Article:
Philip Augustus and Innocent III were in a dispute at this time about the taking of Normandy from John of England. The Pope complained of the royal protection granted to the Jews and of their usurious practices as money-lenders, but, though Philip often banished them, he always allowed them to return on payment of a fine.
But if sometimes those to whom they entrusted their money at interest produce Christian witnesses to the fact of repayment, more credence is placed in the document which the indiscreet debtor has left with his creditor through negligence or carelessness than in the witnesses he produces. Nay, in such a matter witnesses are not permitted against the Jews, so that their insolence has gone so far that-we refer to it with shame-the Jews of Sens built next to a certain old church a new synagogue, not a little higher than the church, in which place they celebrate their services in the Jewish rite. This they do, not as was the case before they were ejected from the kingdom, i.e., in a low tone, but with a great clamor, not scrupling to avoid disturbing the more holy celebrations in the church (of the Christians).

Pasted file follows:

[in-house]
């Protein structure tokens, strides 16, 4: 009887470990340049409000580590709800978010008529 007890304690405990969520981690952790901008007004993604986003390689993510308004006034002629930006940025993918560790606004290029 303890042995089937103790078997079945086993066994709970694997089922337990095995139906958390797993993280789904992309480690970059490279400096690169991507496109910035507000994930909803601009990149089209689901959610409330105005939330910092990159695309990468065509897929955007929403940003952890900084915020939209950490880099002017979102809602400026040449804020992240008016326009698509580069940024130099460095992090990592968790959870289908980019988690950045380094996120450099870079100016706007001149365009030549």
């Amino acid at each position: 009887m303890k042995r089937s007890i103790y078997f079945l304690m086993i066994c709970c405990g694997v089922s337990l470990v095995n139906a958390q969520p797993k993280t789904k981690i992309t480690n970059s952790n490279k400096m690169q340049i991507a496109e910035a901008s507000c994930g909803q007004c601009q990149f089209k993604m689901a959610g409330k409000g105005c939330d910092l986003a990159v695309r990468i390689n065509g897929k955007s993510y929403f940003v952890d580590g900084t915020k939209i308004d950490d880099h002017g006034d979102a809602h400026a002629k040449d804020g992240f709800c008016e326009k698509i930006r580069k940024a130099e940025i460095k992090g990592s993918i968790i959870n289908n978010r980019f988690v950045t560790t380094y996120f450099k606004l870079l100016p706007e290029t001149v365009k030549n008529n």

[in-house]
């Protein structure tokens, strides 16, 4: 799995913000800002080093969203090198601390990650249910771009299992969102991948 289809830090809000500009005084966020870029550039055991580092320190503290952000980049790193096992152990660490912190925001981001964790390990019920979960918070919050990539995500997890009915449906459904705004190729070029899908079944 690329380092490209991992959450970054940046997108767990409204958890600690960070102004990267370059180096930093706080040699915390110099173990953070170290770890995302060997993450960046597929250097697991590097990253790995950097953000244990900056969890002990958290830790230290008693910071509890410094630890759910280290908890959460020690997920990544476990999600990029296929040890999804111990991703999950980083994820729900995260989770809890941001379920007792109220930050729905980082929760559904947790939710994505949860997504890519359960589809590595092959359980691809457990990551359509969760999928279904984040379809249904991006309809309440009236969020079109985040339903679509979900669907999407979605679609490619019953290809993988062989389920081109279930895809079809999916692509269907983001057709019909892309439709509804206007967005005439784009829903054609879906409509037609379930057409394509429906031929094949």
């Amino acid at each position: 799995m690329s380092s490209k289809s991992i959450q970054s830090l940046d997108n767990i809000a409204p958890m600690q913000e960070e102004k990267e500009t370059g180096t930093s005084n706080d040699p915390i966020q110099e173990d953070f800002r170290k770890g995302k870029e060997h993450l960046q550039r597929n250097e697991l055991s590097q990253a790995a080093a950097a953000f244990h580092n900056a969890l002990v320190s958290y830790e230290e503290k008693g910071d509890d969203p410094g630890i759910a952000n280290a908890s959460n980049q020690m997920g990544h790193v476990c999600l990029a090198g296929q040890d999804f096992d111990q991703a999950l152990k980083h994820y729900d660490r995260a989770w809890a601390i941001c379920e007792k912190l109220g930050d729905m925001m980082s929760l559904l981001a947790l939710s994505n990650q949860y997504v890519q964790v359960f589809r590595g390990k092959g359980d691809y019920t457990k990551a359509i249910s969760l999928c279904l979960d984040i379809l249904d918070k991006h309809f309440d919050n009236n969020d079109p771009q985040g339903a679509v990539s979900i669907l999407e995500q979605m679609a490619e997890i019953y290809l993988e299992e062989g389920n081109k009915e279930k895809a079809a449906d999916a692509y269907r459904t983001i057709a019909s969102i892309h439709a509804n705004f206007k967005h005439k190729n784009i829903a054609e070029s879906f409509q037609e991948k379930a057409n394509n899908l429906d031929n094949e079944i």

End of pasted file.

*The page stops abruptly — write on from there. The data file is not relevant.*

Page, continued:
From: J. P. Migne, ed., Patrologiae Cursus Completus, (Paris, 1855), Vol. CCXV, pp. 501-503; reprinted in Roy C. Cave & Herbert H. Coulson, eds., A Source Book for Medieval Economic History, (Milwaukee: The Bruce Publishing Co., 1936; reprint ed., New York: Biblo & Tannen, 1965), p. 178.
Scanned by Jerome S. Arkenberg, Cal. State Fullerton. The text has been modernized by Prof. Arkenberg.
Sources: Medieval Sourcebook